11. David, I think you have taken my comment about the family involvement in the wrong context. I think you're right. Having said that, selection of a venue can definitely impact the attendance and the type of attendees. If IPMS's sole focus was on the solitary model builder then the Motel 6 in the middle of the desert would be fine. What do have against Twentynine Palms? I would venture, however, that there is an unstated, or even stated, rule that Nats must have some sort of family activity. And that is is weighed in during the selection process. So, a chapter, say, in Boise (which I would eagerly go to) or some other small to medium city, won't bid because they "know" they are not going to be competitive. ... There is an entire range between Motel 6 and a Disneyland adventure and when looking at competing bids, it would not be unreasonable to consider this aspect. ... Yes. An example of a non-traditional destination city might be Salt Lake City, which I find full of family things to do. Activities there aren't in a neat package, like Disneyland; one has to make the effort to get out and find them. Like Omaha. And the upcoming Columbia. Ever been to Ninety-Six National Historic Site? I heard some complaining about Loveland because there wasn't much family activity on site ... when the Rockies were an hour or so away, Denver was just south, and Cheyenne was a bit north. There may be a regional difference here as well. I'm from New Mexico, where a 7-9 hour drive is the minimum to get to any sort of larger city. So, a couple of hours from Columbia to Charleston is trivial. Your point is well taken, though. My personal answer goes like this. I won't go to Omaha or Columbus or Dayton. Been there done that, don't need to go back. Same with Loveland. My choice and I am not disparaging others who would. Would I go to Anaheim, Vega or Seattle? Oh, heck yes! A contest in or around DC or New Orleans? Absolutely! To me location is a critical component. The contest is important, but I want to see something I haven't seen before or I want it to be within driving distance. If I am going to spend a couple of grand, I want something beside a contest. Here we are in general accord. There are some places I wouldn't go to ... not because I've been there, but because the getting there is such a pain. And, if the main convention hotel is sold out and the alternatives are problematic -- like Columbus -- I'd cancel. And did. But I will go back to Omaha. And would go back to Loveland ... because Nats is Nats and because I find a lot to do along the way and while there. I absolutely agree with you that a new city that I haven't explored is a great attraction ... like Seattle or Vegas or DC or New York. New Orleans would be great -- I've been there a half dozen times and we are considering going back again this spring. I do think that IPMS has been tending to repeat locations ... Phoenix, Columbus, Omaha, eastern Virginia. That could become a long term problem. And there are many locations that beg for a Nats -- San Diego, Seattle, New Orleans, Pittsburgh, Boston, New York, Pensacola, San Antonio, Minneapolis, and on and on. I am always in hope that some new location will put in a bid.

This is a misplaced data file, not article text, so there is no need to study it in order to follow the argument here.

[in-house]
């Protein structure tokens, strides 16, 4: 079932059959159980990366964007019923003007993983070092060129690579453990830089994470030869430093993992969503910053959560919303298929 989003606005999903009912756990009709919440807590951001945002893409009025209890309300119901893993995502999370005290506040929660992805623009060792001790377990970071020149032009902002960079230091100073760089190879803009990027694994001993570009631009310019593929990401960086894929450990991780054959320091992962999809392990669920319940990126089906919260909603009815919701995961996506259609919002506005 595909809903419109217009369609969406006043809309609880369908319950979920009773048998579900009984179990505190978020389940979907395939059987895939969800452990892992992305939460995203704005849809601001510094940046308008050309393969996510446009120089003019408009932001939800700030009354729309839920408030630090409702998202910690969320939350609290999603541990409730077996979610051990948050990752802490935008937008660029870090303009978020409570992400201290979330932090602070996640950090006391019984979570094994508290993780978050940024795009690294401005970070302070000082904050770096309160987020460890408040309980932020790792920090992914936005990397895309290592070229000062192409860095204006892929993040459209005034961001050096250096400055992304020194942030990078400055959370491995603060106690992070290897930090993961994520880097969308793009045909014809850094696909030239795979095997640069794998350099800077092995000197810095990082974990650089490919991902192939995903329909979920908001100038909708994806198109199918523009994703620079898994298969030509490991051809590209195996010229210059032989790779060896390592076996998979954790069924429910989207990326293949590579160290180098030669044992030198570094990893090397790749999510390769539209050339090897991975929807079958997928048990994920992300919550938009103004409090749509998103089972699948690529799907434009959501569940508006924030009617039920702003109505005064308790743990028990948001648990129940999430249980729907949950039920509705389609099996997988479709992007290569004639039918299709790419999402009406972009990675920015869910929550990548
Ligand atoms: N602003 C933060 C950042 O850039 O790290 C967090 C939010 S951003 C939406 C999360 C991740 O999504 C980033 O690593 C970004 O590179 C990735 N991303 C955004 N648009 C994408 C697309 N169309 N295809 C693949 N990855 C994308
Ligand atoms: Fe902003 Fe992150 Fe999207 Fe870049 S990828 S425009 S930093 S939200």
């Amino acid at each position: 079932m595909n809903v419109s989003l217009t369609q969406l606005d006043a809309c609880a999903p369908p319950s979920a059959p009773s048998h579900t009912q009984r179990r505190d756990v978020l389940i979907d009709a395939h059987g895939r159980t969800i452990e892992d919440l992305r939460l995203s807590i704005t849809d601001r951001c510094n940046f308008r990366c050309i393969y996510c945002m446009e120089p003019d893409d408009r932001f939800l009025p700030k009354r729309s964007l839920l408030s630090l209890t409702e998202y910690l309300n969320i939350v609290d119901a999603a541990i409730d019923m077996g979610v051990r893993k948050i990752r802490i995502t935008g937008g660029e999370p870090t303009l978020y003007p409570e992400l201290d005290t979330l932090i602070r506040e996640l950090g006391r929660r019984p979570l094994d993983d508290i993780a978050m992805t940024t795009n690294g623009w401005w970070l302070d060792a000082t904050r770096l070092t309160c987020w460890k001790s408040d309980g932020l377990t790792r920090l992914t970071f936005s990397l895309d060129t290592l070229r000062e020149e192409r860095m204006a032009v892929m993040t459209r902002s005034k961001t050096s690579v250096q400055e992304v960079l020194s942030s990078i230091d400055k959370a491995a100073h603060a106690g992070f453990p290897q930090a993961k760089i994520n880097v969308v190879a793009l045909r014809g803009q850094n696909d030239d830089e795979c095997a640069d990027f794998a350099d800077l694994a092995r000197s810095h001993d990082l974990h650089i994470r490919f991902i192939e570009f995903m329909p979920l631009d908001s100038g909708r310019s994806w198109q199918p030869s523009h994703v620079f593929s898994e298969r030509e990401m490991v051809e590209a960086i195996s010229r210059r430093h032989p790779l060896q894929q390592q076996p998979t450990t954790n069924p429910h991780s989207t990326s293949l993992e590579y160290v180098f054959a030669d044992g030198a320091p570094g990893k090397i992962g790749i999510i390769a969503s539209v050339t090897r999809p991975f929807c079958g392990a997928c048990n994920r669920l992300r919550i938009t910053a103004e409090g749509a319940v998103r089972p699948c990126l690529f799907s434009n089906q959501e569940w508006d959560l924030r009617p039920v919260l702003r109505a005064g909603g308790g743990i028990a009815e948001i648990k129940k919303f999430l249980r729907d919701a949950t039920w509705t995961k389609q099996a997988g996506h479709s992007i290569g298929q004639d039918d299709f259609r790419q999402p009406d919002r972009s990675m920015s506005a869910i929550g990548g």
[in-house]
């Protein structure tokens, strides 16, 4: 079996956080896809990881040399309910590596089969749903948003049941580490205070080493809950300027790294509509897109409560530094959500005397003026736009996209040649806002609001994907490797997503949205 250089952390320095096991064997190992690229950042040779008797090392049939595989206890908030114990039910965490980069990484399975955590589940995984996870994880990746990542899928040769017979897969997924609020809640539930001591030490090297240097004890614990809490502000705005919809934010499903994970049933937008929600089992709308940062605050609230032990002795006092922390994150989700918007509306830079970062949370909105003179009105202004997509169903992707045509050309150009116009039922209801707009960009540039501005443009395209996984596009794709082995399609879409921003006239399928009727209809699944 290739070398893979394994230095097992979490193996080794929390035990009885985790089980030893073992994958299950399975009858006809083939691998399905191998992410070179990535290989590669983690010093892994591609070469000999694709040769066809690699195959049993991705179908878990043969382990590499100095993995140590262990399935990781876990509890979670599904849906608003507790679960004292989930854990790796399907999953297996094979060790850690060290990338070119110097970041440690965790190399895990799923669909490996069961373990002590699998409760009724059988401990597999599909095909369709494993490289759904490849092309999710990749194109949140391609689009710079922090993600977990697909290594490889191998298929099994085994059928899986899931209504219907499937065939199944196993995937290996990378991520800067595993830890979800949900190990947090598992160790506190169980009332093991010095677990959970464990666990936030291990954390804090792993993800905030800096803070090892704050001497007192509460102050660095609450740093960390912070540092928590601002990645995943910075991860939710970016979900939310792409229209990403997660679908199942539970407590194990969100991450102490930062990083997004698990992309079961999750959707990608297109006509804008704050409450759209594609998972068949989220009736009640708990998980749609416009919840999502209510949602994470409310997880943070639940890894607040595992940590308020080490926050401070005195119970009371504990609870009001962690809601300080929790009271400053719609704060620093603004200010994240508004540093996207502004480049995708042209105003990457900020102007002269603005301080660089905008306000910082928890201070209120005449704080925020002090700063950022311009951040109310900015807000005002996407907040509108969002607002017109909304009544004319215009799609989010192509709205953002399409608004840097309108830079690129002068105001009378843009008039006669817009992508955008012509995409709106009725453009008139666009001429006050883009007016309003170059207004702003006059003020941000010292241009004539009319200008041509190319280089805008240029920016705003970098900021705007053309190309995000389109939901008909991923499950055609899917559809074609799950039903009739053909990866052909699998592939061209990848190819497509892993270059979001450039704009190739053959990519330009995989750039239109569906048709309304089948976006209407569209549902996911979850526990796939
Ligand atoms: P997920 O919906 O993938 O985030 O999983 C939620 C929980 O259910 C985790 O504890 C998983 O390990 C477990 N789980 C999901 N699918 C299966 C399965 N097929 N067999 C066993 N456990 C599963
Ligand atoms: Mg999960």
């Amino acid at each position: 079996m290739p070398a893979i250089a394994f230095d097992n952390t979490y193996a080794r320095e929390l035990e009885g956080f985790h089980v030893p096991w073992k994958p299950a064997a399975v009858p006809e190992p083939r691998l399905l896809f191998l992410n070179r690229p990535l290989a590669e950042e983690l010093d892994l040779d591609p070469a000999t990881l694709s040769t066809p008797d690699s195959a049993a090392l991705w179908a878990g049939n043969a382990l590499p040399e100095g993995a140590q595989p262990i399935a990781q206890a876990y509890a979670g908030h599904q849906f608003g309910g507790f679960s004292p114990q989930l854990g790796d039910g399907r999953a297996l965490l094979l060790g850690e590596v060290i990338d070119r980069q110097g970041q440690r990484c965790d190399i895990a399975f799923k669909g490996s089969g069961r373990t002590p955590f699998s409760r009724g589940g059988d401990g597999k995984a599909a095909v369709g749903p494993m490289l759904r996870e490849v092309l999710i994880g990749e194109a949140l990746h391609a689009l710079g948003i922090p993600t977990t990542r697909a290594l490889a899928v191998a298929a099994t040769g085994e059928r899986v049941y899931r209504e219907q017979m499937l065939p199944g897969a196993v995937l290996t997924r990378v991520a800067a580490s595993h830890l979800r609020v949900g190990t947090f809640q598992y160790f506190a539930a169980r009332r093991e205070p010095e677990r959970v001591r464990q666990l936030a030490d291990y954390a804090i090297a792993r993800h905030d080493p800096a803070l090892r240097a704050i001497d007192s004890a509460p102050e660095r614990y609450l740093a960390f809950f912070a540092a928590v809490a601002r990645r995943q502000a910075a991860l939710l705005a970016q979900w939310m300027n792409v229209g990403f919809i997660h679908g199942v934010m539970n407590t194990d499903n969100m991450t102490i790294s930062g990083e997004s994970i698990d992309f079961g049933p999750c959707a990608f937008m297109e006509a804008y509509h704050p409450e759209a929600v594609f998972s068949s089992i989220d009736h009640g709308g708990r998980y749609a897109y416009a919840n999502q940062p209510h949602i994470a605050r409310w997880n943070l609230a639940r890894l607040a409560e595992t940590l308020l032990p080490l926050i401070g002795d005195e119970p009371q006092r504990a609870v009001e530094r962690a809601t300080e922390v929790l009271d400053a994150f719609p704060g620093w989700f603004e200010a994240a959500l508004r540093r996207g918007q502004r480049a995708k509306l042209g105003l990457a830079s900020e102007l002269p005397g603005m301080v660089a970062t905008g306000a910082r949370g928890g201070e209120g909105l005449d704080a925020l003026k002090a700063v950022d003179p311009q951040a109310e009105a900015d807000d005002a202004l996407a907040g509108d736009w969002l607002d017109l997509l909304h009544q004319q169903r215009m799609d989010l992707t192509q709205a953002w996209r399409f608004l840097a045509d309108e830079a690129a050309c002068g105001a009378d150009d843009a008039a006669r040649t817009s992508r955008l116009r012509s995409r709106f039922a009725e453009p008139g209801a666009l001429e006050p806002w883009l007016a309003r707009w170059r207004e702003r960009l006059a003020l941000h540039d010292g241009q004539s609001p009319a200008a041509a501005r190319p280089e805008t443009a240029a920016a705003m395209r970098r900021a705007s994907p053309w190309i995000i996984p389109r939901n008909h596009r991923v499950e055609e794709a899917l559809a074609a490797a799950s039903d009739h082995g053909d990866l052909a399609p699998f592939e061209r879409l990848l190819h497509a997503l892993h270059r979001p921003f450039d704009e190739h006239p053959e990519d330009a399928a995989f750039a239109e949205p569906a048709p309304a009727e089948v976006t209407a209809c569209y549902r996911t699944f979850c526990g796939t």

12. Is that an offer? Cause I love Bricktown. I have to tell this story. At the OKC Nats, three of us from our local club attended. My wife was there with me. We discovered the Bricktown Brewery and their jugs of beer. We walked and ate there every night and bought a jug and had it filled and refilled -- cause there was a considerable price break if you bought the jug itself. My wife only had one glass. By the time we were ready to walk back to the hotel, the three of us were in that sombre and very serious phase of drinking, and we became very concerned about the jug. We designated my wife as the jug carrier. Because we were worried that we might be drunk enough to drop and break it. We told her that jug carrier was a position of great honor. We wandered along, quite jolly and happy to be at Nats. While my wife trailed, holding a jug of beer. She didn't think it was as funny as we did.
  13. Lots of good discussion. Seems there are a number of tradeoffs that IPMS, the Nats organizers, and individual IPMS members have to make. Cost is one. I found some site online which estimates total cost for a trip from Albuquerque to Columbia and compares driving with flying. I rolled in hotel costs in Columbia and food during the entire adventure -- and some incidentals like registration and banquet. Plus I estimated I'd drop @250 in the vendor room. If my wife goes with me, driving, roughly, is @$2300 and flying is @2700. If she stays home, driving is reduced to @ $1700 and flying to @ $1800. And, if my wife comes, she'll shop. If I had to pay $200 for a room, counting room cost and taxes, it would add another @$400 to the total cost. So, either @2700 driving or @$3100 flying w/wife. @2100 and @$2200 without. That is way over $1000. (See why I'd like a Western convention?)The closer the convention, the less time I spend on the road and the less food I buy. As hotel price goes up, my cost goes up hundreds of dollars. My saving grace was staying with friends in Phoenix and Omaha and, looks like, in Columbia. And sharing a room in KC. I had reservations in Columbus, but it just got too expensive -- so I cancelled. A second tradeoff is the focus of the Nats. As others have asked, is it a modeler's convention or a family vacation? With the exception of my wife, who can tolerate a Nats event for about one day and will find a quilt shop somewhere, Or two quilt shops. Or six. there are lots more quilt than hobby shops and they are everywhere. I have no interest in the Nats as a family event. I go for the models and the judging and the vendors and friends --- I find that interesting enough. I basically ignore all of the family stuff. Obviously, others don't see it that way. If I drive, I find that I can discover lots of things to do and see on the way and back. A third tradeoff is the date of the Nats. Other discussion has indicated that those who make the Nats a family vacation want Nats in the summer. I would rather have Nats in the fall or spring, when it isn't so hot (usually) and when school aged kids aren't all over the places I want to see. I understand that, in the distant past, Nats used to be in the spring? But, I'm inside in air conditioning so the date is not a major issue for me. I guess it really comes down to cost and available time. If Columbia winds up being costly, I doubt I'll ever be back East -- unless, as this year, I will combine the Nats with other visits to family and friends and spend at least three weeks on the road.